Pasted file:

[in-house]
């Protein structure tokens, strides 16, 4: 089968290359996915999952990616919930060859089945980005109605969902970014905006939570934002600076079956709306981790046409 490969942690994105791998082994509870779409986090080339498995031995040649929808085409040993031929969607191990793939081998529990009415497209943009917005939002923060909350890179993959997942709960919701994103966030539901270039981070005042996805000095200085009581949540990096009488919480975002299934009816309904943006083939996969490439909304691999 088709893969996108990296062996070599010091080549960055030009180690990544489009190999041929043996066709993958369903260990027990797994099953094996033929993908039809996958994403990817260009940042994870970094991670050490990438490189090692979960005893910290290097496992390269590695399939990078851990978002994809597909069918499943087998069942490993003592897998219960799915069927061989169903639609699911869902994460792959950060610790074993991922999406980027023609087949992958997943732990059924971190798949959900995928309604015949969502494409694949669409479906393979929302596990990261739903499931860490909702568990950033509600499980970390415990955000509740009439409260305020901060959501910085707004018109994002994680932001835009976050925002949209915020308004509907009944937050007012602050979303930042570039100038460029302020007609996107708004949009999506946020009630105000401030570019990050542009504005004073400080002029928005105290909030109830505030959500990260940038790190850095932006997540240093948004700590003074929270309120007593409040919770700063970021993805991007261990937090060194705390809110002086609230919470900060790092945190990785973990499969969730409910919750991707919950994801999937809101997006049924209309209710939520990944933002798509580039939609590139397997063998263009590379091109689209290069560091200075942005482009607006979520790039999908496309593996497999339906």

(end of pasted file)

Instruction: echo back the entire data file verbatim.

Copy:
[in-house]
């Protein structure tokens, strides 16, 4: 089968290359996915999952990616919930060859089945980005109605969902970014905006939570934002600076079956709306981790046409 490969942690994105791998082994509870779409986090080339498995031995040649929808085409040993031929969607191990793939081998529990009415497209943009917005939002923060909350890179993959997942709960919701994103966030539901270039981070005042996805000095200085009581949540990096009488919480975002299934009816309904943006083939996969490439909304691999 088709893969996108990296062996070599010091080549960055030009180690990544489009190999041929043996066709993958369903260990027990797994099953094996033929993908039809996958994403990817260009940042994870970094991670050490990438490189090692979960005893910290290097496992390269590695399939990078851990978002994809597909069918499943087998069942490993003592897998219960799915069927061989169903639609699911869902994460792959950060610790074993991922999406980027023609087949992958997943732990059924971190798949959900995928309604015949969502494409694949669409479906393979929302596990990261739903499931860490909702568990950033509600499980970390415990955000509740009439409260305020901060959501910085707004018109994002994680932001835009976050925002949209915020308004509907009944937050007012602050979303930042570039100038460029302020007609996107708004949009999506946020009630105000401030570019990050542009504005004073400080002029928005105290909030109830505030959500990260940038790190850095932006997540240093948004700590003074929270309120007593409040919770700063970021993805991007261990937090060194705390809110002086609230919470900060790092945190990785973990499969969730409910919750991707919950994801999937809101997006049924209309209710939520990944933002798509580039939609590139397997063998263009590379091109689209290069560091200075942005482009607006979520790039999908496309593996497999339906």